MEMS Seminar: Unsteady Fluid-Structure Interactions and World's Largest Wind Turbine?

Apr 11

Wednesday, April 11, 2018

12:00 pm - 1:00 pm
Fitzpatrick Center Schiciano Auditorium Side A

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Professor Eric Loth

Unsteady fluid-structure Interaction are becoming more and more critical to engineering systems.  Advances in numerical schemes are discussed followed by a discussion of these interaction on wind turbines, where they are critical to design and cost of energy, especially in the category of extreme-scale wind turbines (≥ 10-MW). A new concept is proposed which employs a downwind rotor with blades whose elements are relatively stiff (no intentional flexibility) but with hub-joints that can be unlocked to allow for moment-free downwind alignment. Aligning the combination of gravitational, centrifugal, and thrust forces along the blade path reduces downwind cantilever loads, resulting in primarily tensile loading.  Aeroelastic analysis and unsteady simulations (e.g. at gust and off-design conditions) indicate this concept is feasible and may allow the world’s largest wind turbine.  The first gravo-aeroealstically scaled wind turbine is planned for field testing in Summer of 2018 at NREL to investigate the ultralight aspects of this concept.  However, there are many challenges regarding tower shadow, blade segmentation, morphing mechanics and levelized cost of energy reduction.

Professor Eric Loth is the Chair of Mechanical and Aerospace Engineering and serves as the Rolls-Royce Commonwealth Professor of Engineering.  He has received honors and awards from NASA and the National Science Foundation while also being named a Fellow of the American Society of Mechanical Engineers, of the American Institute of Aeronautics and Astronautics, of the National Center for Supercomputing Applications, and of Cambridge University.  Dr. Loth has given invited talks at Cambridge, Penn, Princeton, Oxford, Harvard, and MIT.  In 2017, his project team was invited to US Congress to discuss their new the $3.7M project on extreme-scale morphing wind turbines.  This ambitious project has received coverage in NBC, Scientific American, Popular Science, Yahoo and MIT Technology Review. Professor Loth received his B.S. ​Aerospace Engineering from West Virginia University, his M.S. Aerospace Engineering from Pennsylvania State University, and his Ph.D. ​Aerospace Engineering from University of Michigan.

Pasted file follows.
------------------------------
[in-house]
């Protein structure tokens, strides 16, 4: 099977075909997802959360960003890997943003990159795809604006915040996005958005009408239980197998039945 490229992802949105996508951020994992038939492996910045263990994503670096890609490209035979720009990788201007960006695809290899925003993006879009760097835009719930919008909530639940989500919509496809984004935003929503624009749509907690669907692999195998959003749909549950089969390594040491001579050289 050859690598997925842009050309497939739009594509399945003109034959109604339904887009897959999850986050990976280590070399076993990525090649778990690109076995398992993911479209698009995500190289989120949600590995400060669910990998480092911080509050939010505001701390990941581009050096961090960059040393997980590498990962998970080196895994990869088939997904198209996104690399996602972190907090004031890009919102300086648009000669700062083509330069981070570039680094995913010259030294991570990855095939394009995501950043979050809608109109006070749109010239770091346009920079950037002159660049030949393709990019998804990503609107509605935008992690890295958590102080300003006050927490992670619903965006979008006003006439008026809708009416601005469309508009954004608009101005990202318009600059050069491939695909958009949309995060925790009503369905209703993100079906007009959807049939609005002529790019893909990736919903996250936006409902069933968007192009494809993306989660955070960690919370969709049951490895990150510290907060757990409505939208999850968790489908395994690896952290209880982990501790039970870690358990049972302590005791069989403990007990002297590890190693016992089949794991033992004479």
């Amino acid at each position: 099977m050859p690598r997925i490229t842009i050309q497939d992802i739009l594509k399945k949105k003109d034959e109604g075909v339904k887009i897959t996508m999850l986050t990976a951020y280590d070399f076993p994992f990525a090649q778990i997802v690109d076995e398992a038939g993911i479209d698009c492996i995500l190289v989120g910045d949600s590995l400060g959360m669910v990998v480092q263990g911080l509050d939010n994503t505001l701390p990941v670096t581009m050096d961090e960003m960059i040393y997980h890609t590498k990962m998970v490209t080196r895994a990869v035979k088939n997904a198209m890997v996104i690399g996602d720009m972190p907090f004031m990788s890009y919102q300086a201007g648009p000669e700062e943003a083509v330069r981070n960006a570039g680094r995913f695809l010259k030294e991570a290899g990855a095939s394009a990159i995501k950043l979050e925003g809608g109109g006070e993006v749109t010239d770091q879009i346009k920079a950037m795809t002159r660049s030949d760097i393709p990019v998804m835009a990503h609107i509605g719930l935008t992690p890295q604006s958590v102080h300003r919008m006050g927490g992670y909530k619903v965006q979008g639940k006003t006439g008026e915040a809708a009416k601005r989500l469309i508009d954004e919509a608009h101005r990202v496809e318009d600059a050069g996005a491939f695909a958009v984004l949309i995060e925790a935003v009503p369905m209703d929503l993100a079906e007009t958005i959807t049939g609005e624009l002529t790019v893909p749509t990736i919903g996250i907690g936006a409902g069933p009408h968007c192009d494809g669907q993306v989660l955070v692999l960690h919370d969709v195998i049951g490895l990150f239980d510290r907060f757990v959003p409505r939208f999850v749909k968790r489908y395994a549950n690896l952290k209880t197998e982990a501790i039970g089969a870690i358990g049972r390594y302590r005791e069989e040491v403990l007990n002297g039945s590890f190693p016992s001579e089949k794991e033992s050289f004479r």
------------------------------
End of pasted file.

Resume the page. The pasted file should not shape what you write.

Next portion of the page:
Hosted by: Dr. Robert Kielb and Dr. Earl Dowell

Lunch will be served at 11:30 am.


Oldham, Brandy